US Congress writes to the secretary of State regarding situation in Pakistan Over 65 members of Congress say protesters in Pakistan should be able to assert their rights in a peaceful and non-violent manner

  • In a bipartisan letter to Secretary Blinken, American politicians want their government to build diplomatic pressure on Pakistan
  • Over 65 members of Congress say protesters in Pakistan should be able to assert their rights in a peaceful and non-violent manner

ISLAMABAD ( Web News )

Over 65 members of US Congress have written a bipartisan letter to Secretary Antony Blinken, announced the Pakistan-American Political Action Committee (PAKPAC) on Thursday, to raise concern over the state of democracy and human rights in Pakistan over the past few months.

While the text of the letter does not explicitly mention the government crackdown on former prime minister Imran Khan’s Pakistan Tehreek-e-Insaf (PTI) party, it asks the administration in Washington to use “diplomatic tools” to push the Pakistani authorities to uphold democratic values, human rights and rule of law.

Pakistan’s coalition administration has periodically arrested PTI leaders since the downfall of Khan’s administration in a parliamentary vote of no-confidence last year in April. The ex-premier attributed his ouster from power to an international conspiracy hatched against him by officials of the Biden administration in Washington, though the US has frequently denied the allegation.

“Over the past several months, we have become increasingly concerned by the blanket bans on demonstrations and deaths of several prominent critics of the government,” said the letter. “We ask for your help pressuring the Government of Pakistan to ensure protesters can assert their demands in a peaceful and non-violent way, free from harassment, intimidation, and arbitrary detention.”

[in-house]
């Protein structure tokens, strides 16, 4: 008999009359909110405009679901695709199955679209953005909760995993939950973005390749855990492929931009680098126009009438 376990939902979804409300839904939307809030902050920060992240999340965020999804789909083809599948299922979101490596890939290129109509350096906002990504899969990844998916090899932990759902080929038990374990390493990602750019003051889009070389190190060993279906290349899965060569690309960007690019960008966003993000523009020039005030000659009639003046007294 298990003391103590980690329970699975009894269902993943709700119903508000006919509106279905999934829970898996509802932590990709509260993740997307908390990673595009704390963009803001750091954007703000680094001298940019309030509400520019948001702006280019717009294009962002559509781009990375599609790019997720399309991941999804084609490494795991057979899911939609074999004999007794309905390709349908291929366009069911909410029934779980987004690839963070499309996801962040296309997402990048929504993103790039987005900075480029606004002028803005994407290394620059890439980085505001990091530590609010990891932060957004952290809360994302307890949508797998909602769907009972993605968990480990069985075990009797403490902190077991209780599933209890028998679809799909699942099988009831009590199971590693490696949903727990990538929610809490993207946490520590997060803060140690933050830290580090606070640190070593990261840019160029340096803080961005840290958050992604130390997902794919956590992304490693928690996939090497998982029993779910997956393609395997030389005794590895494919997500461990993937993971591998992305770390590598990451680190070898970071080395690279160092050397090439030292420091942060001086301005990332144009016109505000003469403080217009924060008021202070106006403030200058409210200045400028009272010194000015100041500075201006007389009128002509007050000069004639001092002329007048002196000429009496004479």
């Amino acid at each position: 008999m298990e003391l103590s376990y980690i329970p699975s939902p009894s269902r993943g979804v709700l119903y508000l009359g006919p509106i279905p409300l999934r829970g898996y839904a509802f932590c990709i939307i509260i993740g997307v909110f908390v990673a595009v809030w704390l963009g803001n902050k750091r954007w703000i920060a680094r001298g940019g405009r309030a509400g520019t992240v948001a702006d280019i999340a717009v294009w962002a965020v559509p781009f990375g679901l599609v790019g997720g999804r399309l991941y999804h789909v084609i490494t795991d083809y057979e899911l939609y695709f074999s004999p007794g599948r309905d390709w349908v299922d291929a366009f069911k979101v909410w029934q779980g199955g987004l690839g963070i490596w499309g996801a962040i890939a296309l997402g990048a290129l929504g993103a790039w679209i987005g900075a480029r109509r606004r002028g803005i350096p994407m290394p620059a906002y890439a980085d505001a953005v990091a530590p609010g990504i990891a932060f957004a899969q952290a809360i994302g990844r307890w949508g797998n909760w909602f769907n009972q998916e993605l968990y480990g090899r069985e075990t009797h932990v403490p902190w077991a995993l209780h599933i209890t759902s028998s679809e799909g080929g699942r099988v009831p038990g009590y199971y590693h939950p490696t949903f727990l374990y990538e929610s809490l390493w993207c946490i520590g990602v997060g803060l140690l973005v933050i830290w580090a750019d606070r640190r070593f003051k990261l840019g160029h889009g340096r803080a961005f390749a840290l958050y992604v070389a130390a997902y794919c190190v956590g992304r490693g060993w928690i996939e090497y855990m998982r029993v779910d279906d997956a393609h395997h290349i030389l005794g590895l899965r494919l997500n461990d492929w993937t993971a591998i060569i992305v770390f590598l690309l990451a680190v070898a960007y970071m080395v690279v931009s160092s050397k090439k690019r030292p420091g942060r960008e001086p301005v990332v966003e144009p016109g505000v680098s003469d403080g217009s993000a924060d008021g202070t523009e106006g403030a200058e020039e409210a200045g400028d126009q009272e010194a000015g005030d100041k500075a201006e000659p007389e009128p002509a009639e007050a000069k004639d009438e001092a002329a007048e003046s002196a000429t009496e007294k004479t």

65 US Congress members letter

“As both Democrats and Republicans who care about the bilateral relationship [with Pakistan], we are concerned that violence and increased political tension could spiral into a deteriorating security situation in Pakistan,” it added.

The members of Congress urged Secretary Blinken to use all diplomatic tools, “including calls, visits, and public statements,” to address the ongoing situation in Pakistan.

“Supporting democracy in Pakistan is in the national interest of the United States,” they maintained.

The PAKPAC commended the Congress members who signed the letters and said Khan’s arrest on corruption charges last week had thrown “the nation into chaos” and brought out “millions to the streets in protests.

“The alarming turn of events has sparked immense concern among the Pakistani-American community,” it said in a statement, “and amplified the urgency for immediate action to protect democratic institutions, independent judiciary, freedom of press and human rights in Pakistan.”

It added the letter to Secretary Blinken highlighted the need for the US “to push Pakistan to curb democratic backsliding while also advocating for robust measures to protect human rights, freedom of speech, press freedom, and the rule of law.”